Bartle's Player Type Model
Game design shares a number of similarities with learning design. Bartle’s Player Type Model (1996) has strongly influenced how games have been developed. Video games are played for a number of different reasons, so game designers need to ensure they cater for a variety of player types. Bartle (a professor who specialises in artificial intelligence and virtual worlds) went about explaining how players interact differently when participating in multiplayer environments. He classified four types of players:
Howard Gardner's Multiple Intelligence Theory
Most educators will see the similarities to Howard Gardner’s Multiple Intelligence Theory (1983) where he suggested that all people have different kinds of “intelligences”. In order to capture the full range of abilities and talents that people possess, he theorizes that people do not have just an intellectual capacity, but have many kinds of intelligence, including musical, interpersonal, spatial-visual, and linguistic intelligences.
When we consider educational implications, Gardner’s theory highlights the need for teachers to understand a student’s strengths and weaknesses which can then be leveraged during lesson planning, course development and assessment tasks. When we focus on developing student strengths through our learning instruction, we can trigger confidence to build areas in which students may not be as strong. These learning preferences can be addressed when instruction includes a range of meaningful and appropriate methods, activities, and assessments.
Implementing in the classroom
Is it realistic to understand and identify a range of “intelligences” and cater to these in a highly differentiated learning environment? I doubt it. So what is the alternative? I suggest that for starters, we focus on building strong and meaningful relationships with our students. As these relationships develop, our awareness of how that student generally interacts with our learning environment grows. From here, we can explore where our students sit on Bartle’s Player Type Model, allowing us to design and implement learning tasks that appeal to different player types.
“Achievers” are our high level “Excellence” type students. They want to finish on top and we should be providing opportunities for them to demonstrate mastery in the classroom, rewarding them with leaderboard style game mechanics, and facilitating a tuakana teina (mentoring) approach.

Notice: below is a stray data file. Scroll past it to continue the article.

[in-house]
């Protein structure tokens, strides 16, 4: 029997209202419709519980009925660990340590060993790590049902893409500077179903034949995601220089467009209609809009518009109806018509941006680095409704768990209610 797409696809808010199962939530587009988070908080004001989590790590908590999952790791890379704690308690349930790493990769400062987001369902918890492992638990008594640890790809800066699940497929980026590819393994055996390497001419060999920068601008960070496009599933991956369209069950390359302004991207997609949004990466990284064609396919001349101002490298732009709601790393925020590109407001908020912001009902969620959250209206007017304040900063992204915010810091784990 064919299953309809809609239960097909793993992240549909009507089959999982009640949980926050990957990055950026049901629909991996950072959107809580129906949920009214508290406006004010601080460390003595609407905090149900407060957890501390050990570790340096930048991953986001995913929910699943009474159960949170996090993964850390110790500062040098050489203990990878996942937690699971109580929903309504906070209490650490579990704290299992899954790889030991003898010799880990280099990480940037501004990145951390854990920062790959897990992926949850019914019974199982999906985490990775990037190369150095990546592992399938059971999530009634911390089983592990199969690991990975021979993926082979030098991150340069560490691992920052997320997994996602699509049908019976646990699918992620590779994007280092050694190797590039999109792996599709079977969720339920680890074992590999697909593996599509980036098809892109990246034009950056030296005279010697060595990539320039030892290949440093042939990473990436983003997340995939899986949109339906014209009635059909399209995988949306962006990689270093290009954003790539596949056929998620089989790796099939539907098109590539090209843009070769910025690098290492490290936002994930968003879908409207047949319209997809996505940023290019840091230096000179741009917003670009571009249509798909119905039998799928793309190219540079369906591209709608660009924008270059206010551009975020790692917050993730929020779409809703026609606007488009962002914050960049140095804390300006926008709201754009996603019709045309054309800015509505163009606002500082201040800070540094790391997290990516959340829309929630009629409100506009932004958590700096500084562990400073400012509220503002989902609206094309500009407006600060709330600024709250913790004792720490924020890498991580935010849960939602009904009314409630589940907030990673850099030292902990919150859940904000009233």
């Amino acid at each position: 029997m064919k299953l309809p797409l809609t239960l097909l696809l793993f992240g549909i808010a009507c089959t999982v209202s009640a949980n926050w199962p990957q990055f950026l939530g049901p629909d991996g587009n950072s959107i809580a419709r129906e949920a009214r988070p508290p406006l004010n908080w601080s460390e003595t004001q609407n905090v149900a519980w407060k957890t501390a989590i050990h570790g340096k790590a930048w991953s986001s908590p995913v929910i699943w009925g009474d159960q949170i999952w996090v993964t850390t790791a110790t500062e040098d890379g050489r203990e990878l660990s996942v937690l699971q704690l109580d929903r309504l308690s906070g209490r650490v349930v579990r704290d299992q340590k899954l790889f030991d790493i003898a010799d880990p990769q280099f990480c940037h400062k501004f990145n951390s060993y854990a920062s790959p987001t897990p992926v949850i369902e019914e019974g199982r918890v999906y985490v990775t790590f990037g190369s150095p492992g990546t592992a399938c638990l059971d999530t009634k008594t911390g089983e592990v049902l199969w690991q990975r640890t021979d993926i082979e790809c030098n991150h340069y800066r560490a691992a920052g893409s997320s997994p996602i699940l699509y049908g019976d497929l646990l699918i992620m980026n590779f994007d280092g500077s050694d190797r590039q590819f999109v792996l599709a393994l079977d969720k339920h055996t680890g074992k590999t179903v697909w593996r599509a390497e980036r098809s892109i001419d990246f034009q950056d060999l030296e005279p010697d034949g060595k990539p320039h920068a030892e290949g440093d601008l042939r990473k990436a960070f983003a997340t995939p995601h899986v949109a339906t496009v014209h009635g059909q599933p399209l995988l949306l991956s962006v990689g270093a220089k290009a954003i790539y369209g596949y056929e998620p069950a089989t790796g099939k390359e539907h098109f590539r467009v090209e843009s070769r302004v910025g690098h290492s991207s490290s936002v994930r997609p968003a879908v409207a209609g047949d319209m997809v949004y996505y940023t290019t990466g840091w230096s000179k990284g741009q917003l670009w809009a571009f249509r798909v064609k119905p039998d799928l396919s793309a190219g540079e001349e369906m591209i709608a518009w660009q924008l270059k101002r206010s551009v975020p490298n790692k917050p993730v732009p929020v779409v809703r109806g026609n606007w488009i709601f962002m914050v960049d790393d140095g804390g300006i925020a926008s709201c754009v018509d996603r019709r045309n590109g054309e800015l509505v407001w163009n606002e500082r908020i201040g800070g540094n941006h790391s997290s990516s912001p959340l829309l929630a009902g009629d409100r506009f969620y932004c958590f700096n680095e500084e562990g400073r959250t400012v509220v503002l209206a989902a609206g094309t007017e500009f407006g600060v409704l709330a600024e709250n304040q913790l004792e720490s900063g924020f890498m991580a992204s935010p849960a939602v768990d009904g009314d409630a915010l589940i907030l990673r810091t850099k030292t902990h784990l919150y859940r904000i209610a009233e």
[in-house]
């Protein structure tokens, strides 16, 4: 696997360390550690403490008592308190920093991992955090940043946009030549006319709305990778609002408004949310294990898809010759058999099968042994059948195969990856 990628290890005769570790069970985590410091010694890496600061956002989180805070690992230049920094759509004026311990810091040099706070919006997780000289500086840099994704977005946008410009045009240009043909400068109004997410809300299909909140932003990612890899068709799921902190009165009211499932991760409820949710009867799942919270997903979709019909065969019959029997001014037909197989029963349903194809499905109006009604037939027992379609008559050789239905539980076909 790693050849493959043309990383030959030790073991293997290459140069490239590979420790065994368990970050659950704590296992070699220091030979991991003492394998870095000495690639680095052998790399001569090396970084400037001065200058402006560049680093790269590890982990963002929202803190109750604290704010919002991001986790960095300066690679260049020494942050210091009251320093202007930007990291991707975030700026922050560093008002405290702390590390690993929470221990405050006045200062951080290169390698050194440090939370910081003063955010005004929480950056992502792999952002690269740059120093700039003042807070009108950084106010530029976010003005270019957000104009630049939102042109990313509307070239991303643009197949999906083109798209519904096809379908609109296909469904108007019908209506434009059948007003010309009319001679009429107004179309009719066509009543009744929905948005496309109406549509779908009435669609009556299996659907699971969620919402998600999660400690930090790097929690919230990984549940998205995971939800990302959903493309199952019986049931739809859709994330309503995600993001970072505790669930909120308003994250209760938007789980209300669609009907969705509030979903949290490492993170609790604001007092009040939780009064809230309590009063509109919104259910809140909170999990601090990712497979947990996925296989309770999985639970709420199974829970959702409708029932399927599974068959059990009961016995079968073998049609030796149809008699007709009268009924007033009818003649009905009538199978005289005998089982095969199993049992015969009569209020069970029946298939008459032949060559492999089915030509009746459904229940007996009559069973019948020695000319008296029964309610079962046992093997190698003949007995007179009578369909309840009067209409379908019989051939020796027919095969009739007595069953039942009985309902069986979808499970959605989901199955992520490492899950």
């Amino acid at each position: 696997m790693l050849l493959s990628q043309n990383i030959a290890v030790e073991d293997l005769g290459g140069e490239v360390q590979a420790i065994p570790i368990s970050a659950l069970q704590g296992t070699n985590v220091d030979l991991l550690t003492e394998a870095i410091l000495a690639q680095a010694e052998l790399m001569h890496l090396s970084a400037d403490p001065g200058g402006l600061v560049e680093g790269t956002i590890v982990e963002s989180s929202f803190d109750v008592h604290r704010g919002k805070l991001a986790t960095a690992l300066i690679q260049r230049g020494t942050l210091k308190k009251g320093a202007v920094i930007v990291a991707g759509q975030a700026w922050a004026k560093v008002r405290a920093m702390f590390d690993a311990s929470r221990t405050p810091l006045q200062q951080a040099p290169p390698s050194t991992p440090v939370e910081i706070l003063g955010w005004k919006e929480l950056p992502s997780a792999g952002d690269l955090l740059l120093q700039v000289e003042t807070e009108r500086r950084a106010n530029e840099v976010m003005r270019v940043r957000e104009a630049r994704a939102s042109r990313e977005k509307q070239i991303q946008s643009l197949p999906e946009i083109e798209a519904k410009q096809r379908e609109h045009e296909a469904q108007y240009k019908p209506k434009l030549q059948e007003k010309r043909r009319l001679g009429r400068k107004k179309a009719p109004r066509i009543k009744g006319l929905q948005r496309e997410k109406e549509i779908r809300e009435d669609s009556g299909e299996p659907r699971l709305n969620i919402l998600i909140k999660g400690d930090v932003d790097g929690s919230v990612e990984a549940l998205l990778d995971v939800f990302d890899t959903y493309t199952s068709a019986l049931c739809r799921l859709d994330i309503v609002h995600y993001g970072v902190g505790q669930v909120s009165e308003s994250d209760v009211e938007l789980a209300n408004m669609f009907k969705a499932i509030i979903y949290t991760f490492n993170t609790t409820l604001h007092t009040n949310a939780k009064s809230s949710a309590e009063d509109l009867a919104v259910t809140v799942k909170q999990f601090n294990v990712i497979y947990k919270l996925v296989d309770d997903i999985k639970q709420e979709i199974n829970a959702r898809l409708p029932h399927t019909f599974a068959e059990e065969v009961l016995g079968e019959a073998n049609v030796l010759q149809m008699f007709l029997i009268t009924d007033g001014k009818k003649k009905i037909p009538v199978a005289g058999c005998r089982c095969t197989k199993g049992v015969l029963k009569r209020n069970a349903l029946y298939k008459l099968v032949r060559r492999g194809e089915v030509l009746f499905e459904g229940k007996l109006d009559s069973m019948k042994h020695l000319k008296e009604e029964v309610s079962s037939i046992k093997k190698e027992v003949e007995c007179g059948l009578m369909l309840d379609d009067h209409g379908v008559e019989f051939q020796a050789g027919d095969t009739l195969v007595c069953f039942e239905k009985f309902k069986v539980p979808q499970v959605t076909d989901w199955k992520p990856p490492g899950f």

“Explorers” are our curious learners who love the learning journey and enjoy going off on tangents. Can you provide some 80/20 time or a passion project type approach? Encourage students to define their own learning journey, or provide opportunities for a thematic or integrated approach.
“Socialisers” are here to have fun! They work well in small group situations and love engaging with others. We can prioritise cooperative learning tasks, active pedagogy and a range of play based activities to facilitate the building of interpersonal skills to support these learners.
“Killers” challenge the status quo and are driven by critical thought, not prepared to take anything at face value. These are the hardest learners to cater for as they need to be challenged and love to question you as a teacher. If you can provide this type of learner with an opportunity to step outside of the “traditional” educational learning environment, they will often thrive. Much like explorers, a passion project or thematic approach will have this type of learner excited and engaged.
By considering why our students enjoy video games (where they are currently engaged at tremendous levels), we can successfully leverage these mechanics and concepts in the classroom to bring about not only more engagement in the learning environments we are trying to create, but increased student motivation as well.
Bartle, R. (1996). Hearts, clubs, diamonds, spades: Players who suit MUDs. Retrieved October 13, 2019, from http://mud.co.uk/richard/hcds.htm.
Gardner, H. (1983). Frames of mind. New York: Basic Books.